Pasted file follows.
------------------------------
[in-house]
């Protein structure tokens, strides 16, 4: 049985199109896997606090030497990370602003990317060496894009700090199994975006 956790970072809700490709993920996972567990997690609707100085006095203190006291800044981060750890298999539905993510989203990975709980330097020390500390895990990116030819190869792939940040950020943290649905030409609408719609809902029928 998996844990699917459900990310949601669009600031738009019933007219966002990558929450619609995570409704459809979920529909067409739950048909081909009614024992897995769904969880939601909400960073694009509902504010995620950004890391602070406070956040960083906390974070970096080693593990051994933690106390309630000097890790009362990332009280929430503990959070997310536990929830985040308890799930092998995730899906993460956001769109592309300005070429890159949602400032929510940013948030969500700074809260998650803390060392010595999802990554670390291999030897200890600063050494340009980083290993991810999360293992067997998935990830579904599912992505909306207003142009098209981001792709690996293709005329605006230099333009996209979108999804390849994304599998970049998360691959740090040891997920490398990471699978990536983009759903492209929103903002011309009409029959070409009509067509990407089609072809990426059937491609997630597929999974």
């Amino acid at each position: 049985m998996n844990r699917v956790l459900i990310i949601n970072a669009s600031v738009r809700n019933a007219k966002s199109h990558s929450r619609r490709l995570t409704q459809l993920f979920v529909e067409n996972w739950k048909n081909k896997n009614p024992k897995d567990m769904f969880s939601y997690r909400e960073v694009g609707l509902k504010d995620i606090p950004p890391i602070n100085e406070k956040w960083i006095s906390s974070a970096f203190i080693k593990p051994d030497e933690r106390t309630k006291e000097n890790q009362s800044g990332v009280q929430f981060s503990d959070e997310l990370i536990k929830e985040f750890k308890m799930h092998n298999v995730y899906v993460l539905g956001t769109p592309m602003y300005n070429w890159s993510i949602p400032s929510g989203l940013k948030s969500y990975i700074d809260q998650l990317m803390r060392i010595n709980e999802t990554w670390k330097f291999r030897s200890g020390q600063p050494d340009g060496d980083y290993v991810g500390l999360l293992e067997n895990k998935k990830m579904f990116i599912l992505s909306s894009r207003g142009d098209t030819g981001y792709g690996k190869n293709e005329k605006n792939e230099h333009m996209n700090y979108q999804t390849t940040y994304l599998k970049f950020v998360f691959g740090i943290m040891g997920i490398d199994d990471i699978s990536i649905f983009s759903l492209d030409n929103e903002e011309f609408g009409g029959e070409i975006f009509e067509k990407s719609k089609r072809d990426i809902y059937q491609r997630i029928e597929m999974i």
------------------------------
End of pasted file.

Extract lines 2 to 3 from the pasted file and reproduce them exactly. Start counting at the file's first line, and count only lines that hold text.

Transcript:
């Protein structure tokens, strides 16, 4: 049985199109896997606090030497990370602003990317060496894009700090199994975006 956790970072809700490709993920996972567990997690609707100085006095203190006291800044981060750890298999539905993510989203990975709980330097020390500390895990990116030819190869792939940040950020943290649905030409609408719609809902029928 998996844990699917459900990310949601669009600031738009019933007219966002990558929450619609995570409704459809979920529909067409739950048909081909009614024992897995769904969880939601909400960073694009509902504010995620950004890391602070406070956040960083906390974070970096080693593990051994933690106390309630000097890790009362990332009280929430503990959070997310536990929830985040308890799930092998995730899906993460956001769109592309300005070429890159949602400032929510940013948030969500700074809260998650803390060392010595999802990554670390291999030897200890600063050494340009980083290993991810999360293992067997998935990830579904599912992505909306207003142009098209981001792709690996293709005329605006230099333009996209979108999804390849994304599998970049998360691959740090040891997920490398990471699978990536983009759903492209929103903002011309009409029959070409009509067509990407089609072809990426059937491609997630597929999974």
């Amino acid at each position: 049985m998996n844990r699917v956790l459900i990310i949601n970072a669009s600031v738009r809700n019933a007219k966002s199109h990558s929450r619609r490709l995570t409704q459809l993920f979920v529909e067409n996972w739950k048909n081909k896997n009614p024992k897995d567990m769904f969880s939601y997690r909400e960073v694009g609707l509902k504010d995620i606090p950004p890391i602070n100085e406070k956040w960083i006095s906390s974070a970096f203190i080693k593990p051994d030497e933690r106390t309630k006291e000097n890790q009362s800044g990332v009280q929430f981060s503990d959070e997310l990370i536990k929830e985040f750890k308890m799930h092998n298999v995730y899906v993460l539905g956001t769109p592309m602003y300005n070429w890159s993510i949602p400032s929510g989203l940013k948030s969500y990975i700074d809260q998650l990317m803390r060392i010595n709980e999802t990554w670390k330097f291999r030897s200890g020390q600063p050494d340009g060496d980083y290993v991810g500390l999360l293992e067997n895990k998935k990830m579904f990116i599912l992505s909306s894009r207003g142009d098209t030819g981001y792709g690996k190869n293709e005329k605006n792939e230099h333009m996209n700090y979108q999804t390849t940040y994304l599998k970049f950020v998360f691959g740090i943290m040891g997920i490398d199994d990471i699978s990536i649905f983009s759903l492209d030409n929103e903002e011309f609408g009409g029959e070409i975006f009509e067509k990407s719609k089609r072809d990426i809902y059937q491609r997630i029928e597929m999974i």